N Preliminary Budget Estimate – documents a preliminary
estimate of the cost to complete the project.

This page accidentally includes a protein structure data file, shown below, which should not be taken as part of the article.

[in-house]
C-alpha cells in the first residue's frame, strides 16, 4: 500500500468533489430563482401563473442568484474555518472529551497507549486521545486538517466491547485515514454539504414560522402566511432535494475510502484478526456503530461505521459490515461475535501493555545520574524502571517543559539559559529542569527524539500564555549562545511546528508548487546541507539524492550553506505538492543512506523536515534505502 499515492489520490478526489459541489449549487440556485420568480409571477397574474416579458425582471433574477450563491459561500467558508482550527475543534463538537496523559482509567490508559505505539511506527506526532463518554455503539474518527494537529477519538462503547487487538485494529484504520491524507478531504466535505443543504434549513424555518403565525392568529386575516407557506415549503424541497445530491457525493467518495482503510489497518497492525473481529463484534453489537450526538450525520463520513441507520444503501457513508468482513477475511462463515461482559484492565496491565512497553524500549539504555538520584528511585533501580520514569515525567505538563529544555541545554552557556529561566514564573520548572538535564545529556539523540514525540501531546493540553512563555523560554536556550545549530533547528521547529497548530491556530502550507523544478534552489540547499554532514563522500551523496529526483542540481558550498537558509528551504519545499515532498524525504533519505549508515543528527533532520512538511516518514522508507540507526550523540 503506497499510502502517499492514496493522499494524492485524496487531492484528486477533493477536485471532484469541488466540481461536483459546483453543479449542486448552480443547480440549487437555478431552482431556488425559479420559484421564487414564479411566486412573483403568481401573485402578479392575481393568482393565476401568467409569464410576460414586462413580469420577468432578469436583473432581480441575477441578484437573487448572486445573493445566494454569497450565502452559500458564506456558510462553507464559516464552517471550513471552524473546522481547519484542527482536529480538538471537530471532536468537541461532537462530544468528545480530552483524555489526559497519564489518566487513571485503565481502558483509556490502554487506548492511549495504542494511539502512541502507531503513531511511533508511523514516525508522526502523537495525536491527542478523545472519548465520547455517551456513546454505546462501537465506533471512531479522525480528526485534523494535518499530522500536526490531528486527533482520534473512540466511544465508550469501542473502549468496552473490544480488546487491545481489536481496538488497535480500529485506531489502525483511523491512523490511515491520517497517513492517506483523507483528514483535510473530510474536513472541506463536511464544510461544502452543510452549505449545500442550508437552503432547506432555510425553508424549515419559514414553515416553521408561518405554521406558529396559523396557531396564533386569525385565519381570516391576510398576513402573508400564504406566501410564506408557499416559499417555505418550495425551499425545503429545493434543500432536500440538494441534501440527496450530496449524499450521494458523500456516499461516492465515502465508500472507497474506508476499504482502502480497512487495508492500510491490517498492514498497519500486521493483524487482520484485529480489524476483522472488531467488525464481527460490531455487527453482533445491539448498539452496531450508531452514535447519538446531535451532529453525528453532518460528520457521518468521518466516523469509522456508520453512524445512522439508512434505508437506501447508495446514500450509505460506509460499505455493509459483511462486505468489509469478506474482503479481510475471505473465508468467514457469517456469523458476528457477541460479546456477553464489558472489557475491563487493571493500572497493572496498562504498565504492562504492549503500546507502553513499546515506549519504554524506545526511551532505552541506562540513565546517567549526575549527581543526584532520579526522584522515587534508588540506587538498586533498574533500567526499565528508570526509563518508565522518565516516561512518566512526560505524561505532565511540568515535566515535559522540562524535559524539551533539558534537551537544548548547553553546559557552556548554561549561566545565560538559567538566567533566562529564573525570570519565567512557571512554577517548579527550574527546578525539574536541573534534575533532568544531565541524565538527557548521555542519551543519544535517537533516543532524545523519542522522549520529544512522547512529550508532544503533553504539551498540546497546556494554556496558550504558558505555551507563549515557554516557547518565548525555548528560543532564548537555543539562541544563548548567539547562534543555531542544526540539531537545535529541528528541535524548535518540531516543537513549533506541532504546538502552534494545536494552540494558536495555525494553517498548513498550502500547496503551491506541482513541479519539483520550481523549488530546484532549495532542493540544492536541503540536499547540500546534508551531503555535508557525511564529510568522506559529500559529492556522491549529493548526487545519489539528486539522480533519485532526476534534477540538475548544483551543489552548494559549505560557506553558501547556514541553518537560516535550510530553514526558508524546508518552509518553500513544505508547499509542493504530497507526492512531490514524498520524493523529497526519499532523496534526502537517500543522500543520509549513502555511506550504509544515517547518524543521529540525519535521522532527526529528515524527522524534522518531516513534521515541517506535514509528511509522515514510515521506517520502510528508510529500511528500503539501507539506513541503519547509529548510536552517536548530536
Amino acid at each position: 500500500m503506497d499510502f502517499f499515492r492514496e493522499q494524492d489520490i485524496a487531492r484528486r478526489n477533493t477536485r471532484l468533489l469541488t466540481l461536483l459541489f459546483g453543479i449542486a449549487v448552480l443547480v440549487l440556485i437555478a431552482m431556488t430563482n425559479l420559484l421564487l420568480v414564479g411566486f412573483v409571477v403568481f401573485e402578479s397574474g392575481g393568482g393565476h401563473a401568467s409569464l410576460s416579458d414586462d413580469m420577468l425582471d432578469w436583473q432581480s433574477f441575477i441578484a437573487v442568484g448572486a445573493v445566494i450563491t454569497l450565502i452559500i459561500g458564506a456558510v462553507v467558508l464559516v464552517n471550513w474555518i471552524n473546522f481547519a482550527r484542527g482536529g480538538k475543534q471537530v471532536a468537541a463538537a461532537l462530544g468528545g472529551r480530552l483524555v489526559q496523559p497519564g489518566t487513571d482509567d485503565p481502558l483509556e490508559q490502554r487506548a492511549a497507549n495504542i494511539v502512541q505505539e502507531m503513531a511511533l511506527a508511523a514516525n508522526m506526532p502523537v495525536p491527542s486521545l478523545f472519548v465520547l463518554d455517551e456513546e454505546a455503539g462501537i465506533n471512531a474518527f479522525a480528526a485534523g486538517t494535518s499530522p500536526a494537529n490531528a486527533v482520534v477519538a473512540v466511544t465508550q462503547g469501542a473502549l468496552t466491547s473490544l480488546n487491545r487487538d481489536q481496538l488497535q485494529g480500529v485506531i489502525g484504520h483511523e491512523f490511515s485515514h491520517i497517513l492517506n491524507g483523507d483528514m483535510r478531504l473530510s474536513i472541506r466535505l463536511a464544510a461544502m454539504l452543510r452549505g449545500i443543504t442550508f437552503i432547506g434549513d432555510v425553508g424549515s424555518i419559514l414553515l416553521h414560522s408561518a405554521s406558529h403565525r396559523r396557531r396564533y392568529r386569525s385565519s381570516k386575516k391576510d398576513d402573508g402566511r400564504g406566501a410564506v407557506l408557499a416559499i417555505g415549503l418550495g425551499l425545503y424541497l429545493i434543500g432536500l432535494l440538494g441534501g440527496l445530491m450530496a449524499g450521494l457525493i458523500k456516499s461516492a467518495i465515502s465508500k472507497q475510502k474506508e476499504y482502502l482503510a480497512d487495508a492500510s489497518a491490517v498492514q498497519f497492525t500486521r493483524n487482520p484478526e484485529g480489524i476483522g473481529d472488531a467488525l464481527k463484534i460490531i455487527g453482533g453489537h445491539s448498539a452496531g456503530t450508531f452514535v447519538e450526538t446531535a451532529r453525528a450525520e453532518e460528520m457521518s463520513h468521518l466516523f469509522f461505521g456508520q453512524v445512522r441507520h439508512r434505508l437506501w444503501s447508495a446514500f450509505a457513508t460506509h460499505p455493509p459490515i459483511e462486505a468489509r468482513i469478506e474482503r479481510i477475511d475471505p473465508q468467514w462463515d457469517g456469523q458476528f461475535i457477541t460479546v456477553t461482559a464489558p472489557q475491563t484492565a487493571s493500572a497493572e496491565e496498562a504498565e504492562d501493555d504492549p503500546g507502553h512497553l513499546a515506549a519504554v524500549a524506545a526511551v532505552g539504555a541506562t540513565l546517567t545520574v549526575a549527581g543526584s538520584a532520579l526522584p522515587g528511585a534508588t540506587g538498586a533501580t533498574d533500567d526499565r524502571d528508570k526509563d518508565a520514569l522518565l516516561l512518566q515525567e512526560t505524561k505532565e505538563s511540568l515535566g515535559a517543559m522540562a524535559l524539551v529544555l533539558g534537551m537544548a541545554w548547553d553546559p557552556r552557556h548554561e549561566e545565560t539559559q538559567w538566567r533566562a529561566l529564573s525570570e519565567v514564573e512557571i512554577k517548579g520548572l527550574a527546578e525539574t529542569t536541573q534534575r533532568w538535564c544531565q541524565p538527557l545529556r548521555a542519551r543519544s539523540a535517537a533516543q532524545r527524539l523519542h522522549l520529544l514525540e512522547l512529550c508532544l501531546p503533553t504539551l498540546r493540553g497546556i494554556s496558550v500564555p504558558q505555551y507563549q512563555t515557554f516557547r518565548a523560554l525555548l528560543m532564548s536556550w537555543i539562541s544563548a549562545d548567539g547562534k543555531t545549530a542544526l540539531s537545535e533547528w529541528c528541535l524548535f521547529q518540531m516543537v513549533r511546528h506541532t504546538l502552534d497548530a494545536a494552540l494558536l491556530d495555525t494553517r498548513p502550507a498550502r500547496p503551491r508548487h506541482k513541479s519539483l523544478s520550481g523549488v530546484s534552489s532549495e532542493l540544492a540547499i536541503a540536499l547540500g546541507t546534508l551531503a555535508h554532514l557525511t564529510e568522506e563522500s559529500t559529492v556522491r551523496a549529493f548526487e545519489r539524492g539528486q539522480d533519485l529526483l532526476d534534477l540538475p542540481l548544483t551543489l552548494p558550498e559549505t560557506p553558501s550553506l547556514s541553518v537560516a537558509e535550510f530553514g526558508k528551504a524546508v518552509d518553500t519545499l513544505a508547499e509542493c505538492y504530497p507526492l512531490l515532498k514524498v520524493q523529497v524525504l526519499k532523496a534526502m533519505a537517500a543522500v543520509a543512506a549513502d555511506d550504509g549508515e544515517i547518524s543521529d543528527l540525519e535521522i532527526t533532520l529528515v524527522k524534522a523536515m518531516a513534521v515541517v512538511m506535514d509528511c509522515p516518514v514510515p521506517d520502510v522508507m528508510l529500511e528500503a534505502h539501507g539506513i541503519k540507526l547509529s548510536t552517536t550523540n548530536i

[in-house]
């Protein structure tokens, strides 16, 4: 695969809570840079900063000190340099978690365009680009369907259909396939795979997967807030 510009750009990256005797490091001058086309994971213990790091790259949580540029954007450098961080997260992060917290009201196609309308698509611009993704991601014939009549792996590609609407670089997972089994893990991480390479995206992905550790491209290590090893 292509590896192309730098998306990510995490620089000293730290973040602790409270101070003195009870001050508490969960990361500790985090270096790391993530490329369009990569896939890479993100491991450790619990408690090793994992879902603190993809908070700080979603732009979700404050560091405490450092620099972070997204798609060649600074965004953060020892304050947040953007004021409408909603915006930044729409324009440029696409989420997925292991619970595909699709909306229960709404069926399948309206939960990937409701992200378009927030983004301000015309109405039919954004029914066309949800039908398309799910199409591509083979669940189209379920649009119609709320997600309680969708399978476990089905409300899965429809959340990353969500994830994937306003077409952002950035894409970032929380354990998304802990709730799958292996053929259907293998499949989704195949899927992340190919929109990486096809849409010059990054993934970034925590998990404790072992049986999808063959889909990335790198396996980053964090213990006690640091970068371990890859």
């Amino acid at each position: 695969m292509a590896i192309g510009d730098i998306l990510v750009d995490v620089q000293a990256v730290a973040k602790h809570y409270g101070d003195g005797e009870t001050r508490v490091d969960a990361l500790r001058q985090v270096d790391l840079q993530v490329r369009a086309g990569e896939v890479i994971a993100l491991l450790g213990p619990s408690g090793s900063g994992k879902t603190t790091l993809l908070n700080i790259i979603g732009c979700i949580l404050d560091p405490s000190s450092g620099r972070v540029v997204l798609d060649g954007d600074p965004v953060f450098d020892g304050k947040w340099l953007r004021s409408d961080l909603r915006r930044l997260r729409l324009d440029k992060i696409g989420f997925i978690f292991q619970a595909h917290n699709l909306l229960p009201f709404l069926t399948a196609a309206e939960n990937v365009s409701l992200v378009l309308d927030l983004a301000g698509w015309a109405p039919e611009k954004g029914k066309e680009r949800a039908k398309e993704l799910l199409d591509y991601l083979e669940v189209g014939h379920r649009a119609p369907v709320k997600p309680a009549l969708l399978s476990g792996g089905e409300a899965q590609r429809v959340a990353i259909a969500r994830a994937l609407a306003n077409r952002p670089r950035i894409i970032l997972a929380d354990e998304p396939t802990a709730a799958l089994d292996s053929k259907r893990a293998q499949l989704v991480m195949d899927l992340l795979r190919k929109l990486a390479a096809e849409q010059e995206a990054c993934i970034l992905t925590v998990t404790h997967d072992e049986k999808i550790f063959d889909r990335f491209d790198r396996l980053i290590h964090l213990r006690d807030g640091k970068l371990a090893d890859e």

Risk Identification begins during Project Initiation with the documentation of known project risks so that early planning can mitigate their effects. The project should be analyzed for risk in areas such as: I culture of the Performing Organization I anticipated impact on the Performing Organization of the resulting product or service I the level to which the end result is defined (the more complete the definition. risks must continue to be identified. new) I relationships among team members I impact on work units . Project Sponsor. or issues that may produce unplanned outcomes during the course of The tasks to Perform Risk the project. obstacles.2 Document Risks influence of the Project Team (e.90 Section I:2 Project Initiation NYS Project Management Guidebook 2. and to minimize their potential impacts on the project. Internal Initiation are: risks are events the Project Team can directly con2. Throughout the duration of the project. Roles G Project Manager G Project Sponsor G Project Team Members G Customer Representatives Tasks 2. legislative action). tracked and analyzed to assess the probability of their occurrence.g.3 PERFORM RISK IDENTIFICATION Purpose Risks are events that can potentially affect the cost. and as the scope. A list of risks is started.3. Risks to both internal and external Identification for Project aspects of the project should be assessed. while external risks happen outside the direct 2.3.. budget.1 Identify Risks trol.1 Identify Risks The Project Manager solicits input from the Project Team. schedule.3. and from Customer Representatives. the lower the possibility of risk) I technology used on the project (proven vs. it is updated to reflect further risks identified. who try to anticipate any possible events. and/or efforts of a project. schedule. and resource plan are refined during Project Planning.